- The salesperson finds prospect companies, often by walking the streets in his or her assigned territory, or receives sales leads from his or her manager.
- When possible, the salesperson tries to get an introduction to someone working at the prospect company, preferably from one of his or her employer’s existing customers.
- If the salesperson cannot get an introduction to the prospect, he or she will visit the prospect’s office, ask for the name of the person responsible for purchasing, and leave a business card with the receptionist for the manager.
- Japanese salespeople do not cold-call. To cold-call is probably the most fatal mistake any Japanese can make.
- Even in this age of professional social media such as LinkedIn, Japanese salespeople do not send InMails or similar unsolicited mail to a prospect’s executives or managers. Doing so would probably close the door for a significant period.
- After two or three such visits over several weeks, the salesperson asks if its possible to meet the buyer in person. If successful, the salesperson exchanges business cards with the manager, makes a few polite inquiries, bows, and leaves.
- After another two or three such visits over several more weeks to reinforce his or her dedication and commitment to the prospect, the buyer might ask the salesperson to present his or her product portfolio to the buyer’s team.
- If the salesperson represents a smaller company than the prospect company, then at this stage he or she may take his or her manager, senior manager, and even his or her President, to meet with the buyer and the buyer’s team.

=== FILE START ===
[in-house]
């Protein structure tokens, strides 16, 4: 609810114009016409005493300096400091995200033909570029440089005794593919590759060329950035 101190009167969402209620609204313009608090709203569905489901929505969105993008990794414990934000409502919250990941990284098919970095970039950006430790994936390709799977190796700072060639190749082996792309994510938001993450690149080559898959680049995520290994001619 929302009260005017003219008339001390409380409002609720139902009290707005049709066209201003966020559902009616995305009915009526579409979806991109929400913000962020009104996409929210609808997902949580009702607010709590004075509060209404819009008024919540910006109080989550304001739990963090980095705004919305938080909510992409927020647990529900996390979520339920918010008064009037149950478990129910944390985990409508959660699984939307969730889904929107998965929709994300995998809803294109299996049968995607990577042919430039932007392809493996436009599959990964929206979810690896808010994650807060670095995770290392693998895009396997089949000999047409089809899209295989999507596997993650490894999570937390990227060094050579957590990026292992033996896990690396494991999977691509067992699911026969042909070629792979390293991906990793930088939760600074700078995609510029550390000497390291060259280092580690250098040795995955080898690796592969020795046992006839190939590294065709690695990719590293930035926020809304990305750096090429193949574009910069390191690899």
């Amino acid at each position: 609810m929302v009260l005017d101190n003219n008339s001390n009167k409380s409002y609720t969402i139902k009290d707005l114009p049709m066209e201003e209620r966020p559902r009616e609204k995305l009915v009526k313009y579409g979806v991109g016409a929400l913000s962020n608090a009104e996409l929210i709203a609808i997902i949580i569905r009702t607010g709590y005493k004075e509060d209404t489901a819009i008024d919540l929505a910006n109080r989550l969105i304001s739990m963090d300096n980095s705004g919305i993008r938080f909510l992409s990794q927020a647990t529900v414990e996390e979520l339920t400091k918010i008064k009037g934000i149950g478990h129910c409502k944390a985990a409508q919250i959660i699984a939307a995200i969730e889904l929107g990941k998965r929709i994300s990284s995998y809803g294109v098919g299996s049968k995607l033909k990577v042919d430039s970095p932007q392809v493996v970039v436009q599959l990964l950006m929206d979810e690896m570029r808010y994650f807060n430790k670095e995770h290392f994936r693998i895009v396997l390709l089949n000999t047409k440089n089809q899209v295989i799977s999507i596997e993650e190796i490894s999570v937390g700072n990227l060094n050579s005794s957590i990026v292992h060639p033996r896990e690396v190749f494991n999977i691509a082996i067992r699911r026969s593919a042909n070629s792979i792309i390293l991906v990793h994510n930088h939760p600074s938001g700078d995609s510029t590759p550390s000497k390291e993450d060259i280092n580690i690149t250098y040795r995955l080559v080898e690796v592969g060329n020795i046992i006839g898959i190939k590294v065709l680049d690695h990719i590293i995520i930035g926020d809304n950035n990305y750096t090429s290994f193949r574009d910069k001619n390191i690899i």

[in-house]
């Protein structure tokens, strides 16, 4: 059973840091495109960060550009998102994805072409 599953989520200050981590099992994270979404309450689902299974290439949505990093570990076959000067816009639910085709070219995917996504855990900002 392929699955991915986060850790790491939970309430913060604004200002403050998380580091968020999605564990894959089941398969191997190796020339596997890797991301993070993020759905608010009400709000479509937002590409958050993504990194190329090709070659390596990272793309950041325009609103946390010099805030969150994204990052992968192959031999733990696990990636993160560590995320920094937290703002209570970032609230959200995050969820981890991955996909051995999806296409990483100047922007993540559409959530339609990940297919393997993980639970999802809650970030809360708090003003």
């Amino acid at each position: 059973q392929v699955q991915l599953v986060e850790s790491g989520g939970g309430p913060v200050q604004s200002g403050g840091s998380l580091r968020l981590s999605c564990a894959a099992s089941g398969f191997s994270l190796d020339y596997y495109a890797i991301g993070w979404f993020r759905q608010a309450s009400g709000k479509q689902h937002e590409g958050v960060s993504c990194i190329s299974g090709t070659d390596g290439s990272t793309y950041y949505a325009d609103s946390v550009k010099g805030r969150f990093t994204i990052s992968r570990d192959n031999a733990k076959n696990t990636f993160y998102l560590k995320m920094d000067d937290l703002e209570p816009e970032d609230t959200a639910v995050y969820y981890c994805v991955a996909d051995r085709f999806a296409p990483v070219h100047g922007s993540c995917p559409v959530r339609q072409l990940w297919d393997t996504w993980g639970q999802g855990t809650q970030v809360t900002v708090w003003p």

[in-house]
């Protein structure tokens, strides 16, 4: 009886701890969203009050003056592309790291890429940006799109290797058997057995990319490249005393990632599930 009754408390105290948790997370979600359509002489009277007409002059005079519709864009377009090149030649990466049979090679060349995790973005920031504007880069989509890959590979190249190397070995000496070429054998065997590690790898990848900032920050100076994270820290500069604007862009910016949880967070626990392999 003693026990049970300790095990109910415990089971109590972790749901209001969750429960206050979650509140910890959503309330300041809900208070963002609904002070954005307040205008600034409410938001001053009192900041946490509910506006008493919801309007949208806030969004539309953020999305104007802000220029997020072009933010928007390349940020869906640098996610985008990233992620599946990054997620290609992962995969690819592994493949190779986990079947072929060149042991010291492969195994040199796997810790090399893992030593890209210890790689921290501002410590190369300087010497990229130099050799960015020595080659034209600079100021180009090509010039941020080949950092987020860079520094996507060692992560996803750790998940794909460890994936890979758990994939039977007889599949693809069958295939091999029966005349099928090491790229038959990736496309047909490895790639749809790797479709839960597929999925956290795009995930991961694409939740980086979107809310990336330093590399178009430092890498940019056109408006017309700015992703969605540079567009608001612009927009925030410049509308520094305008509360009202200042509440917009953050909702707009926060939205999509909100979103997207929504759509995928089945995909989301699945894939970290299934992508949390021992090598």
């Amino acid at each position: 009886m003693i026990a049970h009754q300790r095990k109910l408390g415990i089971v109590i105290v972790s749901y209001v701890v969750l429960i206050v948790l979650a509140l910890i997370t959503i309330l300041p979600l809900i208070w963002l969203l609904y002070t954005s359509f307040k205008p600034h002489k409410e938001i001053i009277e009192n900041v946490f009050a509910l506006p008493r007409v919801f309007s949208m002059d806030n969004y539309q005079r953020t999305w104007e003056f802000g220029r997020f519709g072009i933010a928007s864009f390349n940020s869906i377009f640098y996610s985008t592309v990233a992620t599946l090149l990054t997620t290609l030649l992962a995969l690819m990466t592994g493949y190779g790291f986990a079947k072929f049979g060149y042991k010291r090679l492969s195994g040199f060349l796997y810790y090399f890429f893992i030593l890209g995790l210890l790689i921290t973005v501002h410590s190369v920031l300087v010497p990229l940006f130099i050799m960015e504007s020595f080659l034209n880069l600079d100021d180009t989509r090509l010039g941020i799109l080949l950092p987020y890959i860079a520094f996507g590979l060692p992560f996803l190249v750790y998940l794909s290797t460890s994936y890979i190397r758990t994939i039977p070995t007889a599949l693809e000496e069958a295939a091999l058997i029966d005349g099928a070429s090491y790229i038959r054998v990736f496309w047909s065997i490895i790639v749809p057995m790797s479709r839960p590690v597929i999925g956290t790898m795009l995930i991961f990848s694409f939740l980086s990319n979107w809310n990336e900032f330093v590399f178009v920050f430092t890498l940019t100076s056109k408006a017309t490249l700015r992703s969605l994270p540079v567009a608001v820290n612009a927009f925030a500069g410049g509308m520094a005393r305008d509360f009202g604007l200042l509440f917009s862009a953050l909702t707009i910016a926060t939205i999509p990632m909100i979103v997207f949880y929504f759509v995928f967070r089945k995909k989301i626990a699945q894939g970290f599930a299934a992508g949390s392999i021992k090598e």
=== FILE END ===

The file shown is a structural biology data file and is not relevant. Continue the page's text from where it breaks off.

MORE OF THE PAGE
- If the salesperson represents a large Japanese company and the prospect company is also large, then the salesperson might take several senior managers to meet with the buyer and a team of his or her senior managers.
- By this time, possibly three or four months after the salesperson’s first visit, the buyer might ask for a quotation for a small first ‘gesture’ order.
- If the first order completes satisfactorily, the salesperson starts a regular pattern of visits; giving Japan’s traditional summer and winter gifts, sending nengajou (New Years cards), and gradually building the depth and value of the relationship over several years
The above sales-cycle is very generic; Japanese salespeople sometimes get to meet with the buyer, and even receive a first order, after just two or three attempts to meet, but often it’s a game of patience to earn trust and that all important first sale. Next time you’re in a Japanese city, look around and you’ll see Japanese salespeople walking the streets, entering a company’s reception (maybe the lobby of your company’s Japanese subsidiary), asking the receptionist if the person responsible for buying XYZ product or service is available, leaving a business card, then going on to the next company after having noted in his or her diary to revisit that company next week.
So at least in corporate B2B sales, and despite the radical evolution of communications technology over the past three decades, Japanese business culture has not changed much since the 1980s, when doing business in Japan was very profitable but painstakingly slow by Western, especially US, standards. Today’s Japanese executives and senior managers have smartphones and many have social media accounts and are more directly accessible than ever before, but Japanese salespeople still do most of their sales in the same way their fathers did in the 1980s; face to face meetings. Mobile phones make telephone contact more immediate, texts enable immediate communication, personal messaging and social media enable immediate communication, but successful Japanese salespeople generally restrict the use of their business telephone and SMS to confirm orders, to get and give delivery status updates, and most importantly to make that appointment for the next face to face meeting.
Next we’ll look at how Japan’s traditional lifetime employment affects long-term buyer-seller relationships and customer loyalty.